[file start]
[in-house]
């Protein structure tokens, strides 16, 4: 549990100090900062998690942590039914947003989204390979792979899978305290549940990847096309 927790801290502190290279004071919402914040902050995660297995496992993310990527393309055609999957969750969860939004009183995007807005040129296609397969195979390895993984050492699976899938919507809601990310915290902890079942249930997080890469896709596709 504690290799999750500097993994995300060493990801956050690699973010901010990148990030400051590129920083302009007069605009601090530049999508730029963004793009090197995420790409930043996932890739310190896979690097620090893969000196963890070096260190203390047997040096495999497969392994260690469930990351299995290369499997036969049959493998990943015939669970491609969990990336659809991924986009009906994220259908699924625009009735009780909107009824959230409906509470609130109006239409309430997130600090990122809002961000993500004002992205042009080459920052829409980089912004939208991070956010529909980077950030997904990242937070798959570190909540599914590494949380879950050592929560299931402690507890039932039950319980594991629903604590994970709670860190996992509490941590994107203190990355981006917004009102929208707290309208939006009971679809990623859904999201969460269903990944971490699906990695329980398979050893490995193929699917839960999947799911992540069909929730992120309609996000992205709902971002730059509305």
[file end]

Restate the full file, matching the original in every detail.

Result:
[in-house]
């Protein structure tokens, strides 16, 4: 549990100090900062998690942590039914947003989204390979792979899978305290549940990847096309 927790801290502190290279004071919402914040902050995660297995496992993310990527393309055609999957969750969860939004009183995007807005040129296609397969195979390895993984050492699976899938919507809601990310915290902890079942249930997080890469896709596709 504690290799999750500097993994995300060493990801956050690699973010901010990148990030400051590129920083302009007069605009601090530049999508730029963004793009090197995420790409930043996932890739310190896979690097620090893969000196963890070096260190203390047997040096495999497969392994260690469930990351299995290369499997036969049959493998990943015939669970491609969990990336659809991924986009009906994220259908699924625009009735009780909107009824959230409906509470609130109006239409309430997130600090990122809002961000993500004002992205042009080459920052829409980089912004939208991070956010529909980077950030997904990242937070798959570190909540599914590494949380879950050592929560299931402690507890039932039950319980594991629903604590994970709670860190996992509490941590994107203190990355981006917004009102929208707290309208939006009971679809990623859904999201969460269903990944971490699906990695329980398979050893490995193929699917839960999947799911992540069909929730992120309609996000992205709902971002730059509305």